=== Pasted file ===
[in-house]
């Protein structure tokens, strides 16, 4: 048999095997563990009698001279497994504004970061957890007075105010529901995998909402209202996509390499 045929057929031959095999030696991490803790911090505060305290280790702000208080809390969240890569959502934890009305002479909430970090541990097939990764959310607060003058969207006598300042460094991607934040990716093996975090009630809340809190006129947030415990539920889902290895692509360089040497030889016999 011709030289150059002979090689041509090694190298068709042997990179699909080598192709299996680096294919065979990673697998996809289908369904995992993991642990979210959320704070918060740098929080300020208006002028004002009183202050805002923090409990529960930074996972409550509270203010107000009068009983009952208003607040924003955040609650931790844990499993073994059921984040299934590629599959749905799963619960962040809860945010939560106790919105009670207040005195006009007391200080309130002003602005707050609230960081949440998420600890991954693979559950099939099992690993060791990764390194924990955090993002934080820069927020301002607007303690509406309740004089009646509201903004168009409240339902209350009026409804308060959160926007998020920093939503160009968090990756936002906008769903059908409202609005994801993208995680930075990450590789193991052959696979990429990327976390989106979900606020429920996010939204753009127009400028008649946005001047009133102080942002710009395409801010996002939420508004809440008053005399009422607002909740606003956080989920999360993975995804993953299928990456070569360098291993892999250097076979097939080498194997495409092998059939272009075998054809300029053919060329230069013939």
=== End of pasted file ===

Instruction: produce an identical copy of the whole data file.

[in-house]
């Protein structure tokens, strides 16, 4: 048999095997563990009698001279497994504004970061957890007075105010529901995998909402209202996509390499 045929057929031959095999030696991490803790911090505060305290280790702000208080809390969240890569959502934890009305002479909430970090541990097939990764959310607060003058969207006598300042460094991607934040990716093996975090009630809340809190006129947030415990539920889902290895692509360089040497030889016999 011709030289150059002979090689041509090694190298068709042997990179699909080598192709299996680096294919065979990673697998996809289908369904995992993991642990979210959320704070918060740098929080300020208006002028004002009183202050805002923090409990529960930074996972409550509270203010107000009068009983009952208003607040924003955040609650931790844990499993073994059921984040299934590629599959749905799963619960962040809860945010939560106790919105009670207040005195006009007391200080309130002003602005707050609230960081949440998420600890991954693979559950099939099992690993060791990764390194924990955090993002934080820069927020301002607007303690509406309740004089009646509201903004168009409240339902209350009026409804308060959160926007998020920093939503160009968090990756936002906008769903059908409202609005994801993208995680930075990450590789193991052959696979990429990327976390989106979900606020429920996010939204753009127009400028008649946005001047009133102080942002710009395409801010996002939420508004809440008053005399009422607002909740606003956080989920999360993975995804993953299928990456070569360098291993892999250097076979097939080498194997495409092998059939272009075998054809300029053919060329230069013939």